If you get your right bundle branch taken out, your right ventricle depolarises AFTER the left ventricle has finished depolarising. This results in a slightly prolonged QRS (because of the delay in conduction from the left ventricle to the right). Not only that, but when the right ventricle depolarises it can produce an additional QRS complexes, giving rise to this "RSR" pattern.
Of all the branch blocks, this one is the favourite of the college: it has appeared in many past papers.
- Question 30.3 from the second paper of 2012 (Right bundle branch block with STEMI)
- Question 23.2 from the first paper of 2012 (trifascicular block)
- Question 6.1 from the second paper of 2011 (Right bundle branch block + left posterior fascicular block)
- Question 15.3 from the second paper of 2008 (Right bundle branch block with STEMI)
- Question 26.2 from the first paper of 2008 (Right bundle branch block + left posterior fascicular block)
- Question 30 from the first paper of 2005 (flutter with trifascicular block)
Features of RBBB:
- M-shaped QRS pattern in V1 – V3 ( "RSR" waves)
- Wide S-wave in lateral leads ( Lead I, V5-6, aVL)
- There will also be T wave inversion in the anterior leads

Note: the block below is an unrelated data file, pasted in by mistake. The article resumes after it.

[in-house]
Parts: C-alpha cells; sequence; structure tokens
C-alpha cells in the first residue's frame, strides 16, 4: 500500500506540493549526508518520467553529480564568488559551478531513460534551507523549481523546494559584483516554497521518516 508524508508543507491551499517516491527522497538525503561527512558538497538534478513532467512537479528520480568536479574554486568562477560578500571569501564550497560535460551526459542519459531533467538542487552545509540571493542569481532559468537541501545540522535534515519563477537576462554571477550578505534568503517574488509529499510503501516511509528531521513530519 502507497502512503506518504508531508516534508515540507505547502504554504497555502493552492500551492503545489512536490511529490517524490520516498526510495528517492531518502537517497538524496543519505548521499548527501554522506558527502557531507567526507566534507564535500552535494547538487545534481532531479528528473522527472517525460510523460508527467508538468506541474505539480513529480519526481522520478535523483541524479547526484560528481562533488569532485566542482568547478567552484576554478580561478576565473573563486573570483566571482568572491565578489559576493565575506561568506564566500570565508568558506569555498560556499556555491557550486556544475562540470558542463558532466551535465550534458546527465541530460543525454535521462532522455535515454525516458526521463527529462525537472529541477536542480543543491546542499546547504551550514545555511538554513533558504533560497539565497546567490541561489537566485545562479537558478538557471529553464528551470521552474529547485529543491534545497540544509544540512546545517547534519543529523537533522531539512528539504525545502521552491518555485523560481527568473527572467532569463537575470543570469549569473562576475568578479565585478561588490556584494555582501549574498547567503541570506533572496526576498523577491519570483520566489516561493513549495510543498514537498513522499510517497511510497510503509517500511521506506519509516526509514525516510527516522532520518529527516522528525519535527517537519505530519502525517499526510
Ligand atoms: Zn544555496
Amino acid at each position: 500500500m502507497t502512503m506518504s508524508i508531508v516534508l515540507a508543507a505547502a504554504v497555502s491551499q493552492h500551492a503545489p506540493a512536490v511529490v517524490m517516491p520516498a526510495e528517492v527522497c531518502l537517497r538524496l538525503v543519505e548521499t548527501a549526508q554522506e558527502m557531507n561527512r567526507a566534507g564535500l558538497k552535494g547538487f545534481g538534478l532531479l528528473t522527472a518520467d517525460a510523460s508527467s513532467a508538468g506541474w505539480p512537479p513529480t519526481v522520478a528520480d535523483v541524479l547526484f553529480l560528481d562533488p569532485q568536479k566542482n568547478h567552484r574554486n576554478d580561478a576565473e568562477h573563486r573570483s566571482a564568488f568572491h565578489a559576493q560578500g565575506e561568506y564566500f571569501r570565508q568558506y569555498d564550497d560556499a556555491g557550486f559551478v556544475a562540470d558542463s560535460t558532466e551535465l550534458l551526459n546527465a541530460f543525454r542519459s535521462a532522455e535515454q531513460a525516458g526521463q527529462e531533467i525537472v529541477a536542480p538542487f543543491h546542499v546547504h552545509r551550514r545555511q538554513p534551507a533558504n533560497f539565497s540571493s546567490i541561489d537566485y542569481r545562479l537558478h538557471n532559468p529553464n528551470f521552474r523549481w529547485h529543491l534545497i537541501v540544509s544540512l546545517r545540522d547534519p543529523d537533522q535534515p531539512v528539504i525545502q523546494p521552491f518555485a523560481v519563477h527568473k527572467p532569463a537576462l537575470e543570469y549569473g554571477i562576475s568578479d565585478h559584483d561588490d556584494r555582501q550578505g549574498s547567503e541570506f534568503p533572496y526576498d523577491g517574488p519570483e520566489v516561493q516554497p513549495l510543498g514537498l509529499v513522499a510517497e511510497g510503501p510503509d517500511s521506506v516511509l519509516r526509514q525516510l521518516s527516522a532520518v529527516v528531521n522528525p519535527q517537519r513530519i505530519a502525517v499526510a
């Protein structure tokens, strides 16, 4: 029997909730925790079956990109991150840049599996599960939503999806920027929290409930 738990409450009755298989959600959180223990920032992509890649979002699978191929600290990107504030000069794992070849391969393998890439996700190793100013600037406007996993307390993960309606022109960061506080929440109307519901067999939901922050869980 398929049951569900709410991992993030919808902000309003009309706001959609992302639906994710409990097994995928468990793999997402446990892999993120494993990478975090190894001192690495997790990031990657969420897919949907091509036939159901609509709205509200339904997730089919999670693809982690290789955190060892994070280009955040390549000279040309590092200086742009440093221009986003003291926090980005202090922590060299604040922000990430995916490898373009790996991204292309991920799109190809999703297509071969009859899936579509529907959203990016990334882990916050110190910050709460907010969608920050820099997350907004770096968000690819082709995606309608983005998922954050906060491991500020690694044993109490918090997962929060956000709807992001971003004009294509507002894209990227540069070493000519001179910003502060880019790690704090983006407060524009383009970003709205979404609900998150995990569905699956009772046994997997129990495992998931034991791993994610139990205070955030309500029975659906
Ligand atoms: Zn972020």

- There may be an extra R wave in the anterior leads ( R'), or there may just be a broad slurred QRS.
- The depolarization of the right ventricle is delayed
- The left ventricle activates normally: the early part of the QRS remains unchanged
- Axis is unchanged because left ventricular activation is normal.
INCOMPLETE Right Bundle Branch Block
o Normal QRS duration, but RSR pattern in the anterior leads
o This is a normal variant
Causes of Right Bundle Branch Block
- Acute pulmonary embolism
- Right ventricular hypertrophy / cor pulmonale the right bundle is vulnerable to stretching trauma
- Myocarditis or cardiomyopathy
- Congenital septal defect
Consequences of Right Bundle Branch Block
- Independent predictor of increased mortality in patients with coronary artery disease
- Dyssynchronous left ventricle: thus, decreased ejection fraction
Management options for Right Bundle Branch Block
- In absence of other conduction abnormalities, with normal ejection fraction: do nothing.
- Isolated RBBB is very rarely a problem.
- If LVEF is poor (<35%) or there is some other heart block, or the patient has episodes of syncope, go with a PERMANENT PACEMAKER.
- These people typically don't respond as well to pacing, as do the LBBBs